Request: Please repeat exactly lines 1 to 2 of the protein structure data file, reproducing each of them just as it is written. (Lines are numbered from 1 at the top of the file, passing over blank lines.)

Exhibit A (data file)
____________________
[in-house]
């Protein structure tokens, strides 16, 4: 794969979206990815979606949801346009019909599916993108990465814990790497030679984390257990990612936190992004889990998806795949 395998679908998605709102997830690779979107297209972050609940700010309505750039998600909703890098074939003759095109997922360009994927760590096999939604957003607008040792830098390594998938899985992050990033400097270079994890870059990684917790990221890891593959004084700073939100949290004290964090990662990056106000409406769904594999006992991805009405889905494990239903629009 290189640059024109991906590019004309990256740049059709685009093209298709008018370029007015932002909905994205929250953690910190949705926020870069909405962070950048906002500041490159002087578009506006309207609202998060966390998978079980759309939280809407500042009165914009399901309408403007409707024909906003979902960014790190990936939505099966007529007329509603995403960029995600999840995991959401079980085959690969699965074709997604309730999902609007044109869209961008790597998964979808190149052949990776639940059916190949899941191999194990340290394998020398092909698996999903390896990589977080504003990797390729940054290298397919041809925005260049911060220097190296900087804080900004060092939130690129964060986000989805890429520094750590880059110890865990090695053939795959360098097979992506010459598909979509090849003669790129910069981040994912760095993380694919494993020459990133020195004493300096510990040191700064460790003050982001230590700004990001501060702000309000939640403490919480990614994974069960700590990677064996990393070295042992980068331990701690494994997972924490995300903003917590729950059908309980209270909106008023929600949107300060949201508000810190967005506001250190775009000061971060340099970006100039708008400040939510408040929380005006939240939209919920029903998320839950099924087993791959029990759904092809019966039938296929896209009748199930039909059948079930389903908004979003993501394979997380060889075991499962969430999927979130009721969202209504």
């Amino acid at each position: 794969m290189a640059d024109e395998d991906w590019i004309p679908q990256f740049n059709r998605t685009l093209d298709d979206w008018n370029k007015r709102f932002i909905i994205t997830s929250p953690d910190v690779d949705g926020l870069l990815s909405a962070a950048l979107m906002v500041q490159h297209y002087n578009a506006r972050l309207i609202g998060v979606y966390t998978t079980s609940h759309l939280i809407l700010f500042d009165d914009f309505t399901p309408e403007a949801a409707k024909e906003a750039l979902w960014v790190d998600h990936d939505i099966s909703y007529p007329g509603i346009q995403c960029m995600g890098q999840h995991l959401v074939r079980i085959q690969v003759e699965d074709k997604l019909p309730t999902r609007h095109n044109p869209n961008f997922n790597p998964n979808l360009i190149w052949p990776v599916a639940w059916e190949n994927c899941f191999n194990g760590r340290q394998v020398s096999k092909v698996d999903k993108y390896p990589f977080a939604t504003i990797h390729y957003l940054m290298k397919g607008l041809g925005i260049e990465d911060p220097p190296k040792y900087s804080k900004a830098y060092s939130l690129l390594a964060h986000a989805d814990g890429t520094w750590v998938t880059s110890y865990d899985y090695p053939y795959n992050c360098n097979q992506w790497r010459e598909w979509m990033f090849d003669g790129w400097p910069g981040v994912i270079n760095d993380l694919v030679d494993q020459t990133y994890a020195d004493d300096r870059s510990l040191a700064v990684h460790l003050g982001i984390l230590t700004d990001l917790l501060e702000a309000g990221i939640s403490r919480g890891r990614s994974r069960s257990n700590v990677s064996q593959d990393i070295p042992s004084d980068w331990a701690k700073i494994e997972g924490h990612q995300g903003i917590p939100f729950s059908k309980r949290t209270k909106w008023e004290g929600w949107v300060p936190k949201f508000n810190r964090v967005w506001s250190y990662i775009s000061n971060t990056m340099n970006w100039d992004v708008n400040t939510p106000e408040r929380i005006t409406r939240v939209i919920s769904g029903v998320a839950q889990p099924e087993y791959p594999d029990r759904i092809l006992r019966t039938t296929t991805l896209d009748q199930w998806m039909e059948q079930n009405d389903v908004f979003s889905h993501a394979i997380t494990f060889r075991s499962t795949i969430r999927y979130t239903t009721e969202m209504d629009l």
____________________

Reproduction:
[in-house]
């Protein structure tokens, strides 16, 4: 794969979206990815979606949801346009019909599916993108990465814990790497030679984390257990990612936190992004889990998806795949 395998679908998605709102997830690779979107297209972050609940700010309505750039998600909703890098074939003759095109997922360009994927760590096999939604957003607008040792830098390594998938899985992050990033400097270079994890870059990684917790990221890891593959004084700073939100949290004290964090990662990056106000409406769904594999006992991805009405889905494990239903629009 290189640059024109991906590019004309990256740049059709685009093209298709008018370029007015932002909905994205929250953690910190949705926020870069909405962070950048906002500041490159002087578009506006309207609202998060966390998978079980759309939280809407500042009165914009399901309408403007409707024909906003979902960014790190990936939505099966007529007329509603995403960029995600999840995991959401079980085959690969699965074709997604309730999902609007044109869209961008790597998964979808190149052949990776639940059916190949899941191999194990340290394998020398092909698996999903390896990589977080504003990797390729940054290298397919041809925005260049911060220097190296900087804080900004060092939130690129964060986000989805890429520094750590880059110890865990090695053939795959360098097979992506010459598909979509090849003669790129910069981040994912760095993380694919494993020459990133020195004493300096510990040191700064460790003050982001230590700004990001501060702000309000939640403490919480990614994974069960700590990677064996990393070295042992980068331990701690494994997972924490995300903003917590729950059908309980209270909106008023929600949107300060949201508000810190967005506001250190775009000061971060340099970006100039708008400040939510408040929380005006939240939209919920029903998320839950099924087993791959029990759904092809019966039938296929896209009748199930039909059948079930389903908004979003993501394979997380060889075991499962969430999927979130009721969202209504």